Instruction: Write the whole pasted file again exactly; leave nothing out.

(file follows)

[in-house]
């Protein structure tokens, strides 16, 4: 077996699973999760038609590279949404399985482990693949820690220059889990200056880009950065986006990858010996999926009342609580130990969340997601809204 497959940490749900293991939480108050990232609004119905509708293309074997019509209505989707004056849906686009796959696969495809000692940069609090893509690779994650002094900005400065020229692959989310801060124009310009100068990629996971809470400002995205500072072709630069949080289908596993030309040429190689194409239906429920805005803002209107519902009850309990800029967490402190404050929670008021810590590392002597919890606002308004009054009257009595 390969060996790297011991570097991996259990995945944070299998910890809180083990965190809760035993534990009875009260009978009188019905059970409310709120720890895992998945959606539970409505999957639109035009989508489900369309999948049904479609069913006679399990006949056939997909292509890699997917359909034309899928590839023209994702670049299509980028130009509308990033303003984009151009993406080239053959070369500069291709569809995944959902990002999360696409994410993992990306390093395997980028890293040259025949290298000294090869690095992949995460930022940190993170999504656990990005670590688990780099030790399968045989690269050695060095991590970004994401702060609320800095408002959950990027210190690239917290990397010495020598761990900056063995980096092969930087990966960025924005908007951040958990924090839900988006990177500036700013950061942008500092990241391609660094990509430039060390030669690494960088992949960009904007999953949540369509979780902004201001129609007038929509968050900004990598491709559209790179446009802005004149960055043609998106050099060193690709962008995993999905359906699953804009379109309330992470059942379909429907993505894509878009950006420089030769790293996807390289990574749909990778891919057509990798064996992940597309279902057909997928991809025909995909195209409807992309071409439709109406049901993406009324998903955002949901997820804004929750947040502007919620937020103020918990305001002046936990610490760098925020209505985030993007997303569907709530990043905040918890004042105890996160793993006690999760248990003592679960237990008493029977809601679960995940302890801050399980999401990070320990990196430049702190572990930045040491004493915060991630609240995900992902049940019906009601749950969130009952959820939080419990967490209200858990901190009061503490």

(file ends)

[in-house]
């Protein structure tokens, strides 16, 4: 077996699973999760038609590279949404399985482990693949820690220059889990200056880009950065986006990858010996999926009342609580130990969340997601809204 497959940490749900293991939480108050990232609004119905509708293309074997019509209505989707004056849906686009796959696969495809000692940069609090893509690779994650002094900005400065020229692959989310801060124009310009100068990629996971809470400002995205500072072709630069949080289908596993030309040429190689194409239906429920805005803002209107519902009850309990800029967490402190404050929670008021810590590392002597919890606002308004009054009257009595 390969060996790297011991570097991996259990995945944070299998910890809180083990965190809760035993534990009875009260009978009188019905059970409310709120720890895992998945959606539970409505999957639109035009989508489900369309999948049904479609069913006679399990006949056939997909292509890699997917359909034309899928590839023209994702670049299509980028130009509308990033303003984009151009993406080239053959070369500069291709569809995944959902990002999360696409994410993992990306390093395997980028890293040259025949290298000294090869690095992949995460930022940190993170999504656990990005670590688990780099030790399968045989690269050695060095991590970004994401702060609320800095408002959950990027210190690239917290990397010495020598761990900056063995980096092969930087990966960025924005908007951040958990924090839900988006990177500036700013950061942008500092990241391609660094990509430039060390030669690494960088992949960009904007999953949540369509979780902004201001129609007038929509968050900004990598491709559209790179446009802005004149960055043609998106050099060193690709962008995993999905359906699953804009379109309330992470059942379909429907993505894509878009950006420089030769790293996807390289990574749909990778891919057509990798064996992940597309279902057909997928991809025909995909195209409807992309071409439709109406049901993406009324998903955002949901997820804004929750947040502007919620937020103020918990305001002046936990610490760098925020209505985030993007997303569907709530990043905040918890004042105890996160793993006690999760248990003592679960237990008493029977809601679960995940302890801050399980999401990070320990990196430049702190572990930045040491004493915060991630609240995900992902049940019906009601749950969130009952959820939080419990967490209200858990901190009061503490």